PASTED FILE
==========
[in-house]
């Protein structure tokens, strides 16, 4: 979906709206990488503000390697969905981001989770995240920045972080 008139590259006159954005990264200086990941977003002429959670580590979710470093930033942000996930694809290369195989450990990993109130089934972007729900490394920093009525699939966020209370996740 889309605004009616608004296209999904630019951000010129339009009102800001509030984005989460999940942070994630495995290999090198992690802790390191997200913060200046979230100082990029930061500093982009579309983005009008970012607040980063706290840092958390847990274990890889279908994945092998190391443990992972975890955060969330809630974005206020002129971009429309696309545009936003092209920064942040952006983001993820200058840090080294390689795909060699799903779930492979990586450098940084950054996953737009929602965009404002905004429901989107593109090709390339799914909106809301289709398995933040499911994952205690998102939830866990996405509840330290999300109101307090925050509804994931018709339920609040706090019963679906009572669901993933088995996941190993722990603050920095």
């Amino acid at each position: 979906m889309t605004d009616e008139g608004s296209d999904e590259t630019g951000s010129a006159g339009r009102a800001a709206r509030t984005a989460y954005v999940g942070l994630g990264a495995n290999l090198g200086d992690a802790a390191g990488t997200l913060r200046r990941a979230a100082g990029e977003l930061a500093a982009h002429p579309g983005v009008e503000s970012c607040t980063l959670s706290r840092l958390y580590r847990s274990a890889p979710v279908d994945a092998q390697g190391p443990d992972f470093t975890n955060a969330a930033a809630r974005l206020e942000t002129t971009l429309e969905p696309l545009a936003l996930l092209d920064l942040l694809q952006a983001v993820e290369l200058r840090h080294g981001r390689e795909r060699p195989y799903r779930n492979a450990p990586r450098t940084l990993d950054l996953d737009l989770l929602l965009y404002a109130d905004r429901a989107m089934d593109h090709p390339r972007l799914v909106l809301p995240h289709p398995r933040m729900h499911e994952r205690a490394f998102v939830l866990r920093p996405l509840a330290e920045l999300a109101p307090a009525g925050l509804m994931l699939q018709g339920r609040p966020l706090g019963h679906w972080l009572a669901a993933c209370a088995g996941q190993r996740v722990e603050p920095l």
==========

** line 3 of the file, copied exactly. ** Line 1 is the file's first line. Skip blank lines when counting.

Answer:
């Amino acid at each position: 979906m889309t605004d009616e008139g608004s296209d999904e590259t630019g951000s010129a006159g339009r009102a800001a709206r509030t984005a989460y954005v999940g942070l994630g990264a495995n290999l090198g200086d992690a802790a390191g990488t997200l913060r200046r990941a979230a100082g990029e977003l930061a500093a982009h002429p579309g983005v009008e503000s970012c607040t980063l959670s706290r840092l958390y580590r847990s274990a890889p979710v279908d994945a092998q390697g190391p443990d992972f470093t975890n955060a969330a930033a809630r974005l206020e942000t002129t971009l429309e969905p696309l545009a936003l996930l092209d920064l942040l694809q952006a983001v993820e290369l200058r840090h080294g981001r390689e795909r060699p195989y799903r779930n492979a450990p990586r450098t940084l990993d950054l996953d737009l989770l929602l965009y404002a109130d905004r429901a989107m089934d593109h090709p390339r972007l799914v909106l809301p995240h289709p398995r933040m729900h499911e994952r205690a490394f998102v939830l866990r920093p996405l509840a330290e920045l999300a109101p307090a009525g925050l509804m994931l699939q018709g339920r609040p966020l706090g019963h679906w972080l009572a669901a993933c209370a088995g996941q190993r996740v722990e603050p920095l």